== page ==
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It appears you're correct and the First Sale Doctrine does not cover this :/
Application to digital copies
Application of first sale doctrine to digital copies of copyrighted works poses difficult policy questions. In today's world, copies of copyrighted works, music, movies, and software, are increasingly bought by downloading through the Internet. For example, can a lawful purchaser of a song in MP3 format from the iTunes store be allowed, consistent with the first sale doctrine, to resell or distribute that copy to others? Digital copies of copyrighted works do not comfortably fit within the constraints of the first sale doctrine. Unlike transactions where a tangible copy changes hands, a digital transfer results in a reproduction of the work through the electronic transmission of a new copy of the work to its recipient. In other words, transferor retains the source copy unless deleted from the hard disk manually or through some special technology. By sending a copy to the transferee, the transferor infringes both the reproduction and distribution rights, but the first sale doctrine provides no defense to the infringement of the reproduction right. For example, this exact issue is playing out in the ongoing litigation against ReDigi, an online marketplace for pre-owned digital music.
The question is whether the first sale doctrine should be retooled to reflect the realities of the digital age. Physical copies degrade over time, whereas digital information does not. Works in digital format can be reproduced without any flaws and can be disseminated worldwide without much difficulty. Thus, applying the first sale doctrine to digital copies affect the market for the original to a greater degree than transfers of physical copies. The Copyright Office took the position that the doctrine should not apply to digital copies by stating that "[t]he tangible nature of a copy is a defining element of the first sale doctrine and critical to its rationale."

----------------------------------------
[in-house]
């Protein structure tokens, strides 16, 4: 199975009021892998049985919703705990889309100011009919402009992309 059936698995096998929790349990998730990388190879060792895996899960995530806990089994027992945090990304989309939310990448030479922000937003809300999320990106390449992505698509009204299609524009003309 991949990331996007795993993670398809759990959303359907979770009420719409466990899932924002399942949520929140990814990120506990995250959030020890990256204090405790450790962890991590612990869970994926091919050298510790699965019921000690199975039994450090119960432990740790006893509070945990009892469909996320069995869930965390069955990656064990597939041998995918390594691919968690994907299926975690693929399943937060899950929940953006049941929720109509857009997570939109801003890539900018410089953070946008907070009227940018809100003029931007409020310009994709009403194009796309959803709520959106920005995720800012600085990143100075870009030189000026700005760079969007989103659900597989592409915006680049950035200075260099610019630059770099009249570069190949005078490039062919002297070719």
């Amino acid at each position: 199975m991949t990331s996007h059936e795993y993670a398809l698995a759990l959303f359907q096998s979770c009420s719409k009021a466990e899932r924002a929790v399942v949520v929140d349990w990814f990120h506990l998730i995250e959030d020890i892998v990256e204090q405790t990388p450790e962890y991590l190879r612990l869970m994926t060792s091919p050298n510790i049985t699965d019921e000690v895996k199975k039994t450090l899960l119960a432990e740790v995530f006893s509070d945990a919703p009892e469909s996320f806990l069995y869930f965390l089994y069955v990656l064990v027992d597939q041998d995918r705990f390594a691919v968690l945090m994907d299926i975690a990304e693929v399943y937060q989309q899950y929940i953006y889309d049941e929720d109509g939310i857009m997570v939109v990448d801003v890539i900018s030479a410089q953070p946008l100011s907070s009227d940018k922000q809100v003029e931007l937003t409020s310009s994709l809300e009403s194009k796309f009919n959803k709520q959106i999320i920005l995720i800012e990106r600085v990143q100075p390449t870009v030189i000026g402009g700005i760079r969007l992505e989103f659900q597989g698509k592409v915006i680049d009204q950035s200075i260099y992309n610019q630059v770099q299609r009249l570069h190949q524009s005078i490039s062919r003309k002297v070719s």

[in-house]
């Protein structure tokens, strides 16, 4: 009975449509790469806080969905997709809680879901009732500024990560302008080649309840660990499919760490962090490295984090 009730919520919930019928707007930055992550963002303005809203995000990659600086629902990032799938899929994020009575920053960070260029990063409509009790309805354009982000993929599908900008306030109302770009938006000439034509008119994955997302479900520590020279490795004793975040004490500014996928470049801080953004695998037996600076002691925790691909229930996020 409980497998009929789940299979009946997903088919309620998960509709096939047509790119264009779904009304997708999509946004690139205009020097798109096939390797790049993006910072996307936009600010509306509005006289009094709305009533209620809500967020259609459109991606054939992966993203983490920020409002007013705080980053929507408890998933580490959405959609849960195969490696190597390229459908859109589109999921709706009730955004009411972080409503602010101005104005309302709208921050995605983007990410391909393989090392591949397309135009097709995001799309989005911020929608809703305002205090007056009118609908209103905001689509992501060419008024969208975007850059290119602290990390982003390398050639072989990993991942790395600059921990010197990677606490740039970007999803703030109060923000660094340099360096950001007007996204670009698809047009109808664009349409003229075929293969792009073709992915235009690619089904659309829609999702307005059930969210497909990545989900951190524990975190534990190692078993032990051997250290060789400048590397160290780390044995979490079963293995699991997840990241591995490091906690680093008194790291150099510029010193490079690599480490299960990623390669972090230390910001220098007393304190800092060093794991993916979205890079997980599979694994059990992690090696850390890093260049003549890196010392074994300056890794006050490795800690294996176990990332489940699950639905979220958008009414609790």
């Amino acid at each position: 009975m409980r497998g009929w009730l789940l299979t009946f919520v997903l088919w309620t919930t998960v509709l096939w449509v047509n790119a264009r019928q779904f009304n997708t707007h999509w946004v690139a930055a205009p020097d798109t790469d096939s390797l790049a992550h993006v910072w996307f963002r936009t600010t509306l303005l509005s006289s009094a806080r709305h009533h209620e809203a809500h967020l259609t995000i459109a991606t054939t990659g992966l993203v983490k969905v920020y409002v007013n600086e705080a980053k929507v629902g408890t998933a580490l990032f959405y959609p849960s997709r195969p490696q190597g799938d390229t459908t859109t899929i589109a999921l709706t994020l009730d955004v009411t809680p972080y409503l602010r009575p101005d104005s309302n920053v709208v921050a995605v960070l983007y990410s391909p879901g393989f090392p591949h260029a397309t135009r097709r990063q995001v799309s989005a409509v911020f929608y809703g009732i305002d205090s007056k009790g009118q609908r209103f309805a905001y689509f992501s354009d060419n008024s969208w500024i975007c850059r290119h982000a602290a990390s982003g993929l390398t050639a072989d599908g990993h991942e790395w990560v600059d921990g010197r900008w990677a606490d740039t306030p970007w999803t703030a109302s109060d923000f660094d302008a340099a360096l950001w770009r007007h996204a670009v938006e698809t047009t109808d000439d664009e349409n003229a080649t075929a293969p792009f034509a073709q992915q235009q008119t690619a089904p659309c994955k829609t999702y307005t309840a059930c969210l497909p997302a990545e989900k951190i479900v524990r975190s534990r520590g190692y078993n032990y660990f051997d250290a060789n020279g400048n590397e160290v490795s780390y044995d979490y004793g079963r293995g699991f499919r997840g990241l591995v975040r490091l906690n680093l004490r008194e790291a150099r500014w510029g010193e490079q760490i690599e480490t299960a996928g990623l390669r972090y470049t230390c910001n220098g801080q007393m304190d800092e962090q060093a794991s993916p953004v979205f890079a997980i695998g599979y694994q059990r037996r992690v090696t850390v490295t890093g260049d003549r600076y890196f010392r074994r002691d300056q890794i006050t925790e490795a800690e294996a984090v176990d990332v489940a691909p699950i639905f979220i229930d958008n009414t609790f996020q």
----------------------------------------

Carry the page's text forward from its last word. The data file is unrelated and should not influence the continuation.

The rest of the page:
However, on July 3, 2012, the European Court of Justice ruled that it is indeed permissible to resell software licenses even if the digital good has been downloaded directly from the Internet, and that the first sale doctrine applied whenever software was originally sold to a customer for an unlimited amount of time, as such sale involves a transfer of ownership, thus prohibiting any software maker from preventing the resale of their software by any of their legitimate owners. The court requires that the previous owner must no longer be able to use the licensed software after the resale, but finds that the practical difficulties in enforcing this clause should not be an obstacle to authorizing resale, as they are also present for software which can be installed from physical supports, where the first sale doctrine is in force. The ruling applies to the European Union, but could find indirectly its way to North America; moreover the situation could entice publishers to offer platforms for a secondary market.
At least not in the USA, effing corporate capitalism....
However I still think a class action should be brought forth on this issue, because I still think it should be illegal to block access to licensed content even though you're only paying for the use of the license against the software, in which you fully get to use said software. Either way, I will be uninstalling Steam from my computer when I get home, even if I lose the licenses/access to content for all the 30 + games I have I won't care, Steam/Valve has already screwed me over, and I haven't played those games in years now.....
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